Summer villas in Lefkada Island with Blender Cycles (Profile)
The project profile series of Blender 3D Architect is a collection of articles aiming for feature projects related to architectural visualization. We invite talented artists to share additional details about each project to demonstrate how they approach each stage. And also allow each author to publicize their work among our readers.
How does it work? It is like an interview, where we sent a couple of questions about a project for the artist.
If you want to check previous project profiles, visit this link.
Today we have a project named Summer villas from digital artist George Chloupis that used Blender Cycles to render a beautiful set of external images from this project with some great views.
What is unique about this project? Unlike many architectural designs developed with the help of Blender that focus on interiors, this project shows an impressive blend of 3D renders and natural landscapes. It uses many composite and external tools to create a great set of images for the upcoming project. If you want a break from interior scenes to see how the artist placed 3D models aligned with difficult terrain, take a look at this project!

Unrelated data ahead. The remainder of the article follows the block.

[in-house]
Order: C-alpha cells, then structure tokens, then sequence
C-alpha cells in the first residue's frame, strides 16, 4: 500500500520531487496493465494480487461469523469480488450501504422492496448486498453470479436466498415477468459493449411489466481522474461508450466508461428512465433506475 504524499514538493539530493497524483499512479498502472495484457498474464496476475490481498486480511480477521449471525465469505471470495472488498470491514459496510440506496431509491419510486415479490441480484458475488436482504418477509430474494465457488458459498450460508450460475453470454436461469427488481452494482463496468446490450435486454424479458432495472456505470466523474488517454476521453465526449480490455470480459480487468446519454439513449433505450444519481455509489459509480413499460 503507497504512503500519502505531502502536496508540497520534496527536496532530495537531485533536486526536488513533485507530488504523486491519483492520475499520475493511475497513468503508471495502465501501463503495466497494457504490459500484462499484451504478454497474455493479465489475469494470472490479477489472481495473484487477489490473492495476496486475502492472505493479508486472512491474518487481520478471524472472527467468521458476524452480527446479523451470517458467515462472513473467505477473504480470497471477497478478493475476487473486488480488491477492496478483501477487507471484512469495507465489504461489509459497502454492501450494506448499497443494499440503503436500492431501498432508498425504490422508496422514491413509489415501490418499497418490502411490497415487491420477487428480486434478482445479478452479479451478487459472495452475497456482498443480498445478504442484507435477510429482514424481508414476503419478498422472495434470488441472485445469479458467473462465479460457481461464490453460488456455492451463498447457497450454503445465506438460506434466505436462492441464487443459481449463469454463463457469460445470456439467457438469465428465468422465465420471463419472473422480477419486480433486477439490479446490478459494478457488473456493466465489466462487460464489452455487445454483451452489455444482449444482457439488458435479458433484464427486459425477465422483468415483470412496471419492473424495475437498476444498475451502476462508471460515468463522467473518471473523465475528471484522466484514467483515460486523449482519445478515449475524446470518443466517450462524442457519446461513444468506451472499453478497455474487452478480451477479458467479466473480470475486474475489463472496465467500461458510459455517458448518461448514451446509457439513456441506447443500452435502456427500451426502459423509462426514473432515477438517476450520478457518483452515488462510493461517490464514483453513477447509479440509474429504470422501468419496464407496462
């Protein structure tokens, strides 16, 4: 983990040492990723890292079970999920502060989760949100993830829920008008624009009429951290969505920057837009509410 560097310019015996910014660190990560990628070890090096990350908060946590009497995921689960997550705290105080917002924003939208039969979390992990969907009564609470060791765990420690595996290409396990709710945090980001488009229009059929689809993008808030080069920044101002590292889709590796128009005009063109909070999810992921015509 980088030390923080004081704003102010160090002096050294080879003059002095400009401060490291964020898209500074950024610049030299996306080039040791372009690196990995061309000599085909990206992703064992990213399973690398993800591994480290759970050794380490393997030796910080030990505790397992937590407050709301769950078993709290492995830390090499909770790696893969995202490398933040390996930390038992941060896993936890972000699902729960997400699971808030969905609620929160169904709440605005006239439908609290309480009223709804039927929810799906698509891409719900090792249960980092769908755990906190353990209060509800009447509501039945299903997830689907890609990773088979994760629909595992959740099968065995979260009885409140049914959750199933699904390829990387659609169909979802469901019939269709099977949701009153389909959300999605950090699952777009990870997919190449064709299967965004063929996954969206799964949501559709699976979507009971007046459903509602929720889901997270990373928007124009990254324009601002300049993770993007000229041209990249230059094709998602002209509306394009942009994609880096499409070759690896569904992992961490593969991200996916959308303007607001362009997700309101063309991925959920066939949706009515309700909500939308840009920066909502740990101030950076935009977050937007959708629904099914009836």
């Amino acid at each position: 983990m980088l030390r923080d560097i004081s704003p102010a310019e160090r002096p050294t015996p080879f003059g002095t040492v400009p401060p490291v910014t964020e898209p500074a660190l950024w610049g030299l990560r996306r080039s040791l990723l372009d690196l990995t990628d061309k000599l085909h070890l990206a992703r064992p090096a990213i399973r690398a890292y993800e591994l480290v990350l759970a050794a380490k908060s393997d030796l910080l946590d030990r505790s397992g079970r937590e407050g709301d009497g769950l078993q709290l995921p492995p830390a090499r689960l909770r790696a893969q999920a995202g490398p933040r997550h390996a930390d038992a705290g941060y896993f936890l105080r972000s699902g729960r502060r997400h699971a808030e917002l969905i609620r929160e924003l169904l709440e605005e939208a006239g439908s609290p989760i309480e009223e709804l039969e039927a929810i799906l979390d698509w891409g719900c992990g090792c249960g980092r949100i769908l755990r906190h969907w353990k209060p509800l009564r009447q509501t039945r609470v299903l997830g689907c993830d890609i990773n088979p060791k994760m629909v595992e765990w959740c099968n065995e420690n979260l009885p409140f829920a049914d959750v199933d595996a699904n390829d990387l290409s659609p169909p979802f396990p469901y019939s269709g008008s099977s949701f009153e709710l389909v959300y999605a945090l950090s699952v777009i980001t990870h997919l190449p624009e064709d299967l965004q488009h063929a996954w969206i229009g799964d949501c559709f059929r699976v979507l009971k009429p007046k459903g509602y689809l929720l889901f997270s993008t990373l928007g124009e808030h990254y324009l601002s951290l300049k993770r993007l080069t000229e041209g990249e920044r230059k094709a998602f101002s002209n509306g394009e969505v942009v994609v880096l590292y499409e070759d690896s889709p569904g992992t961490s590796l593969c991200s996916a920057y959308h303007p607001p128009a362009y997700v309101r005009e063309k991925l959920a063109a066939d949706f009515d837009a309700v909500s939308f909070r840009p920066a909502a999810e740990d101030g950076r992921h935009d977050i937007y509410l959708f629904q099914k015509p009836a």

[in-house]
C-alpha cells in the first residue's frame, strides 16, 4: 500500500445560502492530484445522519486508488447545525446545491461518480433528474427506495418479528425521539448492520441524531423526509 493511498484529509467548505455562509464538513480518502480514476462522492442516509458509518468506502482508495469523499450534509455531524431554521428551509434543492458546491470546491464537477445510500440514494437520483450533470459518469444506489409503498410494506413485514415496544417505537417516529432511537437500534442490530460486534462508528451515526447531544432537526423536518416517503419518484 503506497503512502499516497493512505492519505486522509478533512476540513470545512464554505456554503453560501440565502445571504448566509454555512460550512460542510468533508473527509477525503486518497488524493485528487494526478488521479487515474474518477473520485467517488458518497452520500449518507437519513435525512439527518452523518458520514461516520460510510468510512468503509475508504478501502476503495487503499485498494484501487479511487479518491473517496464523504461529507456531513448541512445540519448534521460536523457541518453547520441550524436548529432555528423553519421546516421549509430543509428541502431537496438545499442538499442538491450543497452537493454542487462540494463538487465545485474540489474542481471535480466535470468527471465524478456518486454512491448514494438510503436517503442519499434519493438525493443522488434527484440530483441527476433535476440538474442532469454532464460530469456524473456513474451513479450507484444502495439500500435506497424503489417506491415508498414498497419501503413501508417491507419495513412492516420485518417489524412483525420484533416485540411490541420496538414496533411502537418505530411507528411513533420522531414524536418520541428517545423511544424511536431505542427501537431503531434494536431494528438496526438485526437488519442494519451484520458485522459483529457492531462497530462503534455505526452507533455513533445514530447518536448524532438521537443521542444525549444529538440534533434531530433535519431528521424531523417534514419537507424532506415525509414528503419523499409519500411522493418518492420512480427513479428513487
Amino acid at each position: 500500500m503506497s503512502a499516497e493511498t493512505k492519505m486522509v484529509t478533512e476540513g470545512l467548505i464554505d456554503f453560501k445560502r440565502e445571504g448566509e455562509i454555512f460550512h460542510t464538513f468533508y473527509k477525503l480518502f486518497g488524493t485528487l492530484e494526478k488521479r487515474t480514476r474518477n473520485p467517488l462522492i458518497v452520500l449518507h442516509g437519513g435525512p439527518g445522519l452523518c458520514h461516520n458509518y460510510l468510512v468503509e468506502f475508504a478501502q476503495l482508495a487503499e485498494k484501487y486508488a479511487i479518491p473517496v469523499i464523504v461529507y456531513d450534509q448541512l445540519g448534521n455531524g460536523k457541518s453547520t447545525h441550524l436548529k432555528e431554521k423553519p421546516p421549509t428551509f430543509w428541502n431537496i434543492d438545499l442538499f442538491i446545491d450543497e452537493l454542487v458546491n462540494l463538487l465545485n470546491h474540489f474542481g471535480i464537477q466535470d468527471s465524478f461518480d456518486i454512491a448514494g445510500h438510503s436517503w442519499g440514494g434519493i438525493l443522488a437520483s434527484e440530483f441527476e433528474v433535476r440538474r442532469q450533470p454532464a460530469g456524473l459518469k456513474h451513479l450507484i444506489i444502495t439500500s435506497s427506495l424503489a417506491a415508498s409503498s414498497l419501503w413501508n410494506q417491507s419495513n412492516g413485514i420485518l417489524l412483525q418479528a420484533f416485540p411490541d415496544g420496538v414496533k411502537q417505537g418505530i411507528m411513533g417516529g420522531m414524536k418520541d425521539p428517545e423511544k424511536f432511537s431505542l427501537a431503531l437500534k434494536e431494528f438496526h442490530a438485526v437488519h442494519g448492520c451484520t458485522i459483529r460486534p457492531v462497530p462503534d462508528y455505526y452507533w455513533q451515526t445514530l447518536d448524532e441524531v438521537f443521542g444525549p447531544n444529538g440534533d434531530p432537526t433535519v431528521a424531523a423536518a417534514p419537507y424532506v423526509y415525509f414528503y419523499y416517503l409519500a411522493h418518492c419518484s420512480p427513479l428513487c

Let me thank George Chloupis for sharing the details about the project with Blender 3D Architect readers.
Was it a commercial project? What can you tell us about the motivation for this project?
This was a commercial project for an architecture studio. It’s about 3 villas made to rent for summer vacations. I worked as a freelancer on this one. This project takes place at the beautiful Island of Lefkada of Greece in the Kastri area.
Did you use any references for modeling, like technical drawings?
Most models were made by the architecture studio, and some are custom made furniture I had to model from photos.
Did you model everything in the project, including furniture and props?
The Building and also many of the furniture were made by the architecture studio in Rhino. After importing them into Blender, I had to remodel many of them to make the Boolean, Subdivision modifiers, and UV mapping to work. Trees were taken from MaxTree and 3D Shaker, grass, and rocks from Megascans. The bushes were made by me using Megascans assets to achieve the Mediterranean feel. The road was made from reference photos of the site and using four different materials.
What can you tell us about the aerial views from the project site. How was the process of making those birdseye views?
For the bird-eye views first, I had to imitate the landscape from drone views. The specific site had a lot of rocks and arid vegetation. The contraction area’s landscape architecture was decided in common with the architect using richer but low vegetation. I tried to cover a big area with 3d generated vegetation and leave only the background landscape photoshopped in the post process. I tried to match the sun orientation with that of the photos or some times to find the right sun for the right angle to get the best contrasts for the composition of the image. The colors were balanced in Blender Compositor and Photoshop in the final stage.